Bicycles Built for Two?
Is the the Vélib’ dating service just around the corner? Photo © Paris Update
Something extraordinary happened in Paris this summer. Normally surly Parisians were smiling at each other in the street. Some were even doing their utmost to help tourists, speaking to them in broken English. More surprisingly, others allowed tourists to speak to them in even more fractured French. Perhaps most amazingly of all, French drivers paid careful attention while navigating the city’s avenues.
The cause of this revolution? Vélib’, the phenomenally successful new system that allows anyone to hire a bicycle for a nominal fee and leave it at any of the many “stations” situated throughout Paris (53,000 people have already purchased yearly memberships since the system was instituted on July 15). In every street and at all times of the day and night, people can be seen pedaling the solid but easily maneuverable greige-colored Vélib’ (the name is a conflation of “vélo,” or bicycle, and “liberté”).
At street corners, the most common topic of conversation among this burgeoning mass of novice cyclists was where to find the nearest Vélib’ station. And no effort was spared to help other Vélib’ users in dislodging or replacing bicycles in their berth. A single female friend of mine says that never has she had so many opportunities to chat with Parisian men – the Vélib’ dating service could be just around the corner!
Paris’s manageable size means that it is possible to get from one side of the city to the other in 30 minutes, and bicycles offer an ideal way to see the whole city from a different perspective.
True, the Vélib’ stations on hilltops like Montmartre tend to be emptier than those at the bottom (an inevitable consequence of cyclists being happier to coast down slopes than pedal up them). It will also be interesting to see if the system proves as popular when autumn and winter set in. But overall, the city that created “Paris Plage” (a beach on the banks of the Seine) has shown itself to be as creative as ever with the introduction of Vélib’, which seems to be boosting Paris Mayor Bertrand Delanoë’s chances for re-election and – who knows – future election to a national post.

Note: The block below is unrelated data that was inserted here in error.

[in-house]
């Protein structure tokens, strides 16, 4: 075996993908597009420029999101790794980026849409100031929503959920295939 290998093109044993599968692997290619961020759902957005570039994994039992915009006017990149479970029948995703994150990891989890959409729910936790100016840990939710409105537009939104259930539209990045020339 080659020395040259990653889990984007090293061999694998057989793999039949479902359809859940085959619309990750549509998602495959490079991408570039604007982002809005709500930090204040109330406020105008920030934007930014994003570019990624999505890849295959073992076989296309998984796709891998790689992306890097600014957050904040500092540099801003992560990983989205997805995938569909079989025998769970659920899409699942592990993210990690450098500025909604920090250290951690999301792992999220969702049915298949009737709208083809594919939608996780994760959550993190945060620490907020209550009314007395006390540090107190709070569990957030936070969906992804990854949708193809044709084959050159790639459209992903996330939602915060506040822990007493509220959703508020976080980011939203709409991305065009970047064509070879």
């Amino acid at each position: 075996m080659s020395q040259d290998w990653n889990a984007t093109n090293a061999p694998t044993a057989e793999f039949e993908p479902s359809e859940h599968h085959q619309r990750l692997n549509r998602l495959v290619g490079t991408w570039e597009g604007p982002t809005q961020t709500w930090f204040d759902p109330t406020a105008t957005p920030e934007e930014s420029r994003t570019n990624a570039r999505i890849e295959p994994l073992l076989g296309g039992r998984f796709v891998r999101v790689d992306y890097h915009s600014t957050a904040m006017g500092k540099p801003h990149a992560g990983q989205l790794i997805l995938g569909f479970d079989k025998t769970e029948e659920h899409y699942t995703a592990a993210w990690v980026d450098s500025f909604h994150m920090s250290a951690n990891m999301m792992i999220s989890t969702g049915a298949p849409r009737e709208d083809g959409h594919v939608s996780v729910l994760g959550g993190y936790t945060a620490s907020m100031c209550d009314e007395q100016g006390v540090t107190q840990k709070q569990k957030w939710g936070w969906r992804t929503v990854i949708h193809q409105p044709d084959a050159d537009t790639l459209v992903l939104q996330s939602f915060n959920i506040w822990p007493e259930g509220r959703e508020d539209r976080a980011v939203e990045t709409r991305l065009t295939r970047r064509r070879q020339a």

London’s mayor, Ken Livingstone (also a candidate for re-election), is said to be keen to bring a similar system to his city, but
Editor’s note (Sept. 6, 2007): The Vélib’ honeymoon may well be over as Parisians’ back-to-businss impatience reasserts itself. Today, as I was picking up a Vélib’, a man behind me – instead of good-humoredly helping as so many did during the summer – shouted rudely at me to push this button and that.
And has anyone mentioned how absolutely terrifying it is to ride a bicycle in Paris traffic, with cars, taxis, trucks, motorcycles, pedestrians and other cyclists coming at you from all directions?
While I was riding today, a young man unwittingly saved me from an accident when he passed me in a bicycle lane (where one has the illusion of safety). Two seconds later, he was violently knocked off his bike by the door of a big truck suddenly swinging open. Luckily, he was unhurt.
At a red light, the woman cyclist waiting next to me had this to say about biking in Paris: “C’est la guerre. You have to impose yourself or you’re lost.” I think I’ll just walk.
© 2007 Paris Update
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